Most vehicle anti collision and cruise control systems use K band radar rather than laser I think.

 

 

 

Lasers are generally directed at a reflective solid object (The number plate) rather than the windscreen.
This is why you put jammers and detectors on your plate surrounds. Worked a treat for me.
I'd hear the cops targeting me and the beam would hit you and few times and the detector would squeal. Might brush past you for a second or track you. Best place for it was the harbor bridge southbound. Always one there looking through his laser. 





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  Reply # 2002643 26-Apr-2018 09:25
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networkn:

 

Fred99:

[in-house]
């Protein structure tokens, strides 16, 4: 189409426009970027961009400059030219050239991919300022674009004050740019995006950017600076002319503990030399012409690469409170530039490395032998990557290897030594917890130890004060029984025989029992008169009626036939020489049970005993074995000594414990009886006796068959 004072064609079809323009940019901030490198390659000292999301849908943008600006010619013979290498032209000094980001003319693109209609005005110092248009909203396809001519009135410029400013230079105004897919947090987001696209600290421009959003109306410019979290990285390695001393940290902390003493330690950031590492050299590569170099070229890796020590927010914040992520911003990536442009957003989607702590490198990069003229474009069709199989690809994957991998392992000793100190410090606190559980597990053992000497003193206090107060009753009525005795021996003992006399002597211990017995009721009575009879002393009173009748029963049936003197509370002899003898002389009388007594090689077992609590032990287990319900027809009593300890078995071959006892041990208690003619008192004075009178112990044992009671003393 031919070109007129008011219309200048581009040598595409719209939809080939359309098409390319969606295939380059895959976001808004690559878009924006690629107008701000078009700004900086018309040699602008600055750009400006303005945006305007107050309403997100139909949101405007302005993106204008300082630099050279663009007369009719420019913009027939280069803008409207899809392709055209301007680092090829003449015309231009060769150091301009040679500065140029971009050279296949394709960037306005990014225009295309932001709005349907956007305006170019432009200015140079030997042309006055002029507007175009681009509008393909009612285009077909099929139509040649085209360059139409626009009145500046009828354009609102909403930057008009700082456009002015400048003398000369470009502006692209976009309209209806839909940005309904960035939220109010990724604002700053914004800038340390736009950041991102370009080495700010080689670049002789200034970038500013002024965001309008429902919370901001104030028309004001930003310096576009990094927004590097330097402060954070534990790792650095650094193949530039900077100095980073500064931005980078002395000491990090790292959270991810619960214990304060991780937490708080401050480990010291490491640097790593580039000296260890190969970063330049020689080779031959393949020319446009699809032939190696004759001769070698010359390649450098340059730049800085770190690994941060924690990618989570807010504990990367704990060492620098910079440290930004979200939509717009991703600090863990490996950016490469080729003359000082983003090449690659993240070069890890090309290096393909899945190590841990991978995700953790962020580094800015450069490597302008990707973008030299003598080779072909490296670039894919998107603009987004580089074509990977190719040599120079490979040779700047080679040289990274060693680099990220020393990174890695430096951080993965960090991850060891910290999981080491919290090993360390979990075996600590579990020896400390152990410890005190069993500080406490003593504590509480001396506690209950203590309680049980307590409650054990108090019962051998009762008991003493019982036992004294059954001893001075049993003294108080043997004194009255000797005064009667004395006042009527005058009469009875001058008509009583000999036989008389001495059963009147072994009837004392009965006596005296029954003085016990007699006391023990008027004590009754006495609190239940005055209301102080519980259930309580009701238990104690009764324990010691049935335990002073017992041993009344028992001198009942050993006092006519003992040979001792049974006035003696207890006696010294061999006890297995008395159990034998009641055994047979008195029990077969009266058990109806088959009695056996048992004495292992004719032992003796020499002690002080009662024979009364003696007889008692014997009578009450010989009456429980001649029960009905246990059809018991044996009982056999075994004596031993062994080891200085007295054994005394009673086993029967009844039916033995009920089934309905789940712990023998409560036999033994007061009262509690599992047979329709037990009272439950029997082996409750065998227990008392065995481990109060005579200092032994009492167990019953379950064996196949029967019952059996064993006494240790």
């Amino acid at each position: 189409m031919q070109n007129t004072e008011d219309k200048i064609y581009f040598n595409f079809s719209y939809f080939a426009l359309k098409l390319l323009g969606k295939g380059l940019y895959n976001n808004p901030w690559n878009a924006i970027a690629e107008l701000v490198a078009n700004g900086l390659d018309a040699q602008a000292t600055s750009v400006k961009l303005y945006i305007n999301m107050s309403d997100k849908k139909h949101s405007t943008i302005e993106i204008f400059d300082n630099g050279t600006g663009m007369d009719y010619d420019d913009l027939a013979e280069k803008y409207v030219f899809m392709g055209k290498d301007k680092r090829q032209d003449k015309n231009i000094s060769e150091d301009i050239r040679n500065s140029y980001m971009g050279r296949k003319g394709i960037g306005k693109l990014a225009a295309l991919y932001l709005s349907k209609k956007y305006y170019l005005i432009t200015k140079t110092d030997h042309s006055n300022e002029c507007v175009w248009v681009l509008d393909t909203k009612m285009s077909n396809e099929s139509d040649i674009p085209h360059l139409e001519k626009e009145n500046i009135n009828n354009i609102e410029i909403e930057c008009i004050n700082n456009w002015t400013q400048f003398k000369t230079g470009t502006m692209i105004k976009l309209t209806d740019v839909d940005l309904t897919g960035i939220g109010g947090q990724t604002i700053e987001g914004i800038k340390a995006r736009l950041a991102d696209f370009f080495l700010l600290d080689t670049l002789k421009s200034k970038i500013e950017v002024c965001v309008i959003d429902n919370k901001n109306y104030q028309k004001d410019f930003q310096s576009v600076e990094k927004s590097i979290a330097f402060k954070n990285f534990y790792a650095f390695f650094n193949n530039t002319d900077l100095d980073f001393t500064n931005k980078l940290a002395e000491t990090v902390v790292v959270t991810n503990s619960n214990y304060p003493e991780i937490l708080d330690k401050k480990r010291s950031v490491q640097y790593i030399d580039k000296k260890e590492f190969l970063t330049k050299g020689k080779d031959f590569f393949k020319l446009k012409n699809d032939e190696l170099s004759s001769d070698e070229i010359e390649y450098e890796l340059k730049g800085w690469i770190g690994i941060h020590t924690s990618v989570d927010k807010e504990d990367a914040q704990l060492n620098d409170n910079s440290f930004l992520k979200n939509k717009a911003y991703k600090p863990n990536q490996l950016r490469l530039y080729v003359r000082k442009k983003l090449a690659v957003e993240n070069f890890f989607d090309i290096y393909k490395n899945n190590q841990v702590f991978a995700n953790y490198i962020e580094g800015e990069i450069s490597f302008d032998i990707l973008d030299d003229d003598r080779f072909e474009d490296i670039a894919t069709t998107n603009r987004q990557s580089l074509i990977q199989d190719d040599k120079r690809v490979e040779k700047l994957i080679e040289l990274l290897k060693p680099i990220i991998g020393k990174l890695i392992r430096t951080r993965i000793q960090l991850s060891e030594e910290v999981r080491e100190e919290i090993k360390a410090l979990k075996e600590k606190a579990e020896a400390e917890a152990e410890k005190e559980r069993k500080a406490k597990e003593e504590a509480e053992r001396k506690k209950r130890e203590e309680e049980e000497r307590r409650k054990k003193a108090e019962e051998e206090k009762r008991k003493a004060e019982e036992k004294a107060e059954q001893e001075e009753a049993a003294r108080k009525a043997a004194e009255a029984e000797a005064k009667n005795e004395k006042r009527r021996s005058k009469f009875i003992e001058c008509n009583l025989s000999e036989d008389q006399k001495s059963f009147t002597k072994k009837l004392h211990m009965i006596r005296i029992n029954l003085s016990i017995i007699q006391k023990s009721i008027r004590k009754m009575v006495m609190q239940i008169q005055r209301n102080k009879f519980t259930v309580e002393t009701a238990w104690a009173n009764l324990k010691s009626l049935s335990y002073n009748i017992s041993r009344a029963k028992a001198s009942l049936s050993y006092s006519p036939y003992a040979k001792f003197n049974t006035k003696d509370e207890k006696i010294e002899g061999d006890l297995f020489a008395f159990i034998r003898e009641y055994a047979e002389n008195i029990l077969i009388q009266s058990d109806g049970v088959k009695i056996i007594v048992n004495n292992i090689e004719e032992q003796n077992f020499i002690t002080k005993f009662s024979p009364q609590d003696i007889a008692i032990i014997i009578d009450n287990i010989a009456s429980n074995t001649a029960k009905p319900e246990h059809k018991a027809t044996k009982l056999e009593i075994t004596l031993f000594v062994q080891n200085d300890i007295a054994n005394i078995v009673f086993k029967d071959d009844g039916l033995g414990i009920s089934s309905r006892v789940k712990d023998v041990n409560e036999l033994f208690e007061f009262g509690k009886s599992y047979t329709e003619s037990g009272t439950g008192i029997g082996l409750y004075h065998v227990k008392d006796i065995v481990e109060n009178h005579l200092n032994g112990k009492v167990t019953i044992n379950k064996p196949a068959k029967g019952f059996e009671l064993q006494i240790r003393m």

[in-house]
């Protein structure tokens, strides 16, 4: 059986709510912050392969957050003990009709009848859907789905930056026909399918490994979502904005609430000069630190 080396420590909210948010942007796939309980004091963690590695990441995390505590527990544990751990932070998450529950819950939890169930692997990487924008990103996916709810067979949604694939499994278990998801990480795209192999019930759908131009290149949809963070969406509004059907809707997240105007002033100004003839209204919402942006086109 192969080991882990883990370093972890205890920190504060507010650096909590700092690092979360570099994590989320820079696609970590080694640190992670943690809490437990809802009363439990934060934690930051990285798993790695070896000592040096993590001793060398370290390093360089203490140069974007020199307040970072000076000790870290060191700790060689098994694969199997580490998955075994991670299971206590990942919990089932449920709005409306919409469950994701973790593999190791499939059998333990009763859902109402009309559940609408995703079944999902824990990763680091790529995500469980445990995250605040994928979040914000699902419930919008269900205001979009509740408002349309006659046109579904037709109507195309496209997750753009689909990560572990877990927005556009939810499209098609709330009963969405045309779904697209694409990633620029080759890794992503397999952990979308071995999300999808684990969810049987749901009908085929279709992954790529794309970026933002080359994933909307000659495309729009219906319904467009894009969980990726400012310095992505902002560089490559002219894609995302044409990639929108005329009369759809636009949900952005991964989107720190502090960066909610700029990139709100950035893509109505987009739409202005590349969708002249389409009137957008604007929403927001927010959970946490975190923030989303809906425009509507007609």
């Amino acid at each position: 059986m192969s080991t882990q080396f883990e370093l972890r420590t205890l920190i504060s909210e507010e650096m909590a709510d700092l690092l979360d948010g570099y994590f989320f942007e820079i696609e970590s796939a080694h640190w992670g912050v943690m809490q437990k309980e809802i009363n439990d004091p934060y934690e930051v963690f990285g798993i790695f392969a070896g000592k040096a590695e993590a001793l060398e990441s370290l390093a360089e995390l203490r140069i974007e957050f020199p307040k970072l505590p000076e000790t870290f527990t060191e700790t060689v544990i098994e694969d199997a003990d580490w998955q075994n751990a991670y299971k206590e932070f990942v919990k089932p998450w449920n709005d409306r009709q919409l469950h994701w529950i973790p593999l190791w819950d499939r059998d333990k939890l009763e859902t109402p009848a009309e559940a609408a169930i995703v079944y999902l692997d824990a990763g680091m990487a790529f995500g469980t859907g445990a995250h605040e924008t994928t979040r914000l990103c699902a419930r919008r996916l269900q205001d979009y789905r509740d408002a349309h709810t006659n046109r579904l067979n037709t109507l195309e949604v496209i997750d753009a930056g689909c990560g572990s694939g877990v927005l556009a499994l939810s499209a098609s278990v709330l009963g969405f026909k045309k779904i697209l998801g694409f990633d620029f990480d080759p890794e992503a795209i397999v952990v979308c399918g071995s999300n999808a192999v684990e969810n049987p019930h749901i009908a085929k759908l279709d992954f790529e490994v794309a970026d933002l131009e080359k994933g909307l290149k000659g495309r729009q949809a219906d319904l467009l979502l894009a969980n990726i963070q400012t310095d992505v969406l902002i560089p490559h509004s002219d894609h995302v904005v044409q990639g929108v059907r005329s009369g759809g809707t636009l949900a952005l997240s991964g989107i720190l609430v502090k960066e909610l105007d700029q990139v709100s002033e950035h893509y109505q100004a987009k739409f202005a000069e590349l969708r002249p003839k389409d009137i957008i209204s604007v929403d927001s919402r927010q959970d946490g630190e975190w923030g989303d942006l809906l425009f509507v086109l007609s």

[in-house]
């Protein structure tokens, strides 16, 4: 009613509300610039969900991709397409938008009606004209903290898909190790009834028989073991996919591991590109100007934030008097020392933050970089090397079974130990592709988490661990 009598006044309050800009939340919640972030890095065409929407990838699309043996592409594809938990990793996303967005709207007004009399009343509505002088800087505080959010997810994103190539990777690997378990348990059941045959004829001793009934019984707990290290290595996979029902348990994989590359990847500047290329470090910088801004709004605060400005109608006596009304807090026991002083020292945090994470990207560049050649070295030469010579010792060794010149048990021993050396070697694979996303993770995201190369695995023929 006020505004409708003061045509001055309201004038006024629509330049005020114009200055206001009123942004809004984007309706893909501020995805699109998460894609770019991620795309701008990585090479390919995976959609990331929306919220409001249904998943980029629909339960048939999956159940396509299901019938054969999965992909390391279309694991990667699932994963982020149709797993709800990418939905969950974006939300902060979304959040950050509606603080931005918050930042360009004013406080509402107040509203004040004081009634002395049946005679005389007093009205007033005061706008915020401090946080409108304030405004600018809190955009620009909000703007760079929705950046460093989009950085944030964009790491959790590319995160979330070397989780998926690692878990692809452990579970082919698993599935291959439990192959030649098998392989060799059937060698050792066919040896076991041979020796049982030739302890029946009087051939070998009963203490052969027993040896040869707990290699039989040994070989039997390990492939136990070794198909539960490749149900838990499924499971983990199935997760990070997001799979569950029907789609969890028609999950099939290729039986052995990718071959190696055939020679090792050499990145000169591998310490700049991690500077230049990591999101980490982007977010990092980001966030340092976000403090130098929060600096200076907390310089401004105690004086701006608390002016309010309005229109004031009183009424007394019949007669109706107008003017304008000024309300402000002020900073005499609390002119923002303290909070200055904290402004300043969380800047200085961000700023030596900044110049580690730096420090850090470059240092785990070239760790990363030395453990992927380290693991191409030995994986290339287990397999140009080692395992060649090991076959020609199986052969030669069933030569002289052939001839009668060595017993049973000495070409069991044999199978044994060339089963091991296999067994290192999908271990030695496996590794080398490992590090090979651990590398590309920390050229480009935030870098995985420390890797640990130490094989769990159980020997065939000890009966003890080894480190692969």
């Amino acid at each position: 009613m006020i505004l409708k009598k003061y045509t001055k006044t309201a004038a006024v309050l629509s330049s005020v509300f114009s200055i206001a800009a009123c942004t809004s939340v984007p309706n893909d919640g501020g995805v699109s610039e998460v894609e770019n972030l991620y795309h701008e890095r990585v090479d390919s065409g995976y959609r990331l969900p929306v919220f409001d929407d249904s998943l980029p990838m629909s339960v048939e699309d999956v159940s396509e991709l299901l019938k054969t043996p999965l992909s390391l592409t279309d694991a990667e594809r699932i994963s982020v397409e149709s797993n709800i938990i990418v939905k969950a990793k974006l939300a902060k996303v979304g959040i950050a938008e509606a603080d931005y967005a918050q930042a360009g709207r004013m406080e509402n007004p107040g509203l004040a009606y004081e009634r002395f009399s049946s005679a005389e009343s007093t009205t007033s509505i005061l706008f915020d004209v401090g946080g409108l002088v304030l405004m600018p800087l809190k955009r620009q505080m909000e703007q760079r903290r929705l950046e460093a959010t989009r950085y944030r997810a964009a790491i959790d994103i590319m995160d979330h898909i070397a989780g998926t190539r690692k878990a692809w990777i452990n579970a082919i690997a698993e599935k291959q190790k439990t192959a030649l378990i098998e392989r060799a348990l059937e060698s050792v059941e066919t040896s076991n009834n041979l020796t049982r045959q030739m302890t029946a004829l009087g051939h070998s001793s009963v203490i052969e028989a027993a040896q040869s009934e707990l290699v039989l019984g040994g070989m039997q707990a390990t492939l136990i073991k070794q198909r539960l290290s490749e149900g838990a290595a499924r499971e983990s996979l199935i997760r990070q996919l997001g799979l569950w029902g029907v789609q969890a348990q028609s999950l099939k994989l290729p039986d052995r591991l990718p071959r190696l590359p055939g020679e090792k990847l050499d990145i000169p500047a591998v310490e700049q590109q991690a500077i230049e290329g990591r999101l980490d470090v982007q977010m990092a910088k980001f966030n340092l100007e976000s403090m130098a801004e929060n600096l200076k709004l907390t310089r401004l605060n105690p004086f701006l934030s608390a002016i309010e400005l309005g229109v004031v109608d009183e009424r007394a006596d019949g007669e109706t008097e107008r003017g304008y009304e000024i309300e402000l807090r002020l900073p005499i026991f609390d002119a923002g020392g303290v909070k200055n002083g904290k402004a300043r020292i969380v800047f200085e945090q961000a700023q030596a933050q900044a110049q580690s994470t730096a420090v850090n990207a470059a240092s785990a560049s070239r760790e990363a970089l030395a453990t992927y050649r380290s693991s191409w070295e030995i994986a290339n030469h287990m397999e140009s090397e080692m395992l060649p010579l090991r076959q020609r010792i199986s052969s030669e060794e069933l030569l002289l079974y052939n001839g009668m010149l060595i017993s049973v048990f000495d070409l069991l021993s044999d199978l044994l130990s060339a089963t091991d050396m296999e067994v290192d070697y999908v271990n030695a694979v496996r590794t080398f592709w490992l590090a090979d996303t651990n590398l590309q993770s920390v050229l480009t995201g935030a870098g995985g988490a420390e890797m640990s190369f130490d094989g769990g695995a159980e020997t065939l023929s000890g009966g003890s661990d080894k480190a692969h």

I do wonder if there's an increase in some types of road accidents due to drivers becoming so frustrated and bored they eventually lose the plot, the will to live, and just let rip.

 

 

I believe people with a lack of confidence in driving cause a significant number of accidents. I also think that it should be included in all driver tests, defensive driving courses.



This.  I know plenty of non confident drivers and when they cannot confidently make a decision it can get them into some real grief.






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  Reply # 2002644 26-Apr-2018 09:28
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scuwp:

 

BuzzLightyear: Can’t believe how long and off topic this thread seems to have gone. Back to your original question about the detector going off in spurts like that. I believe it’s caused by the adaptive cruise controls in many new cars. I have same issue.

 

I recall in the 'olden days' when I was in the force that we had lots of fun when operating mufti-cars and following vehicles with radar detectors.  Turning the radar function on and off again and watching the driver in front get pissed off with his detector going off all the time....ahhh good times.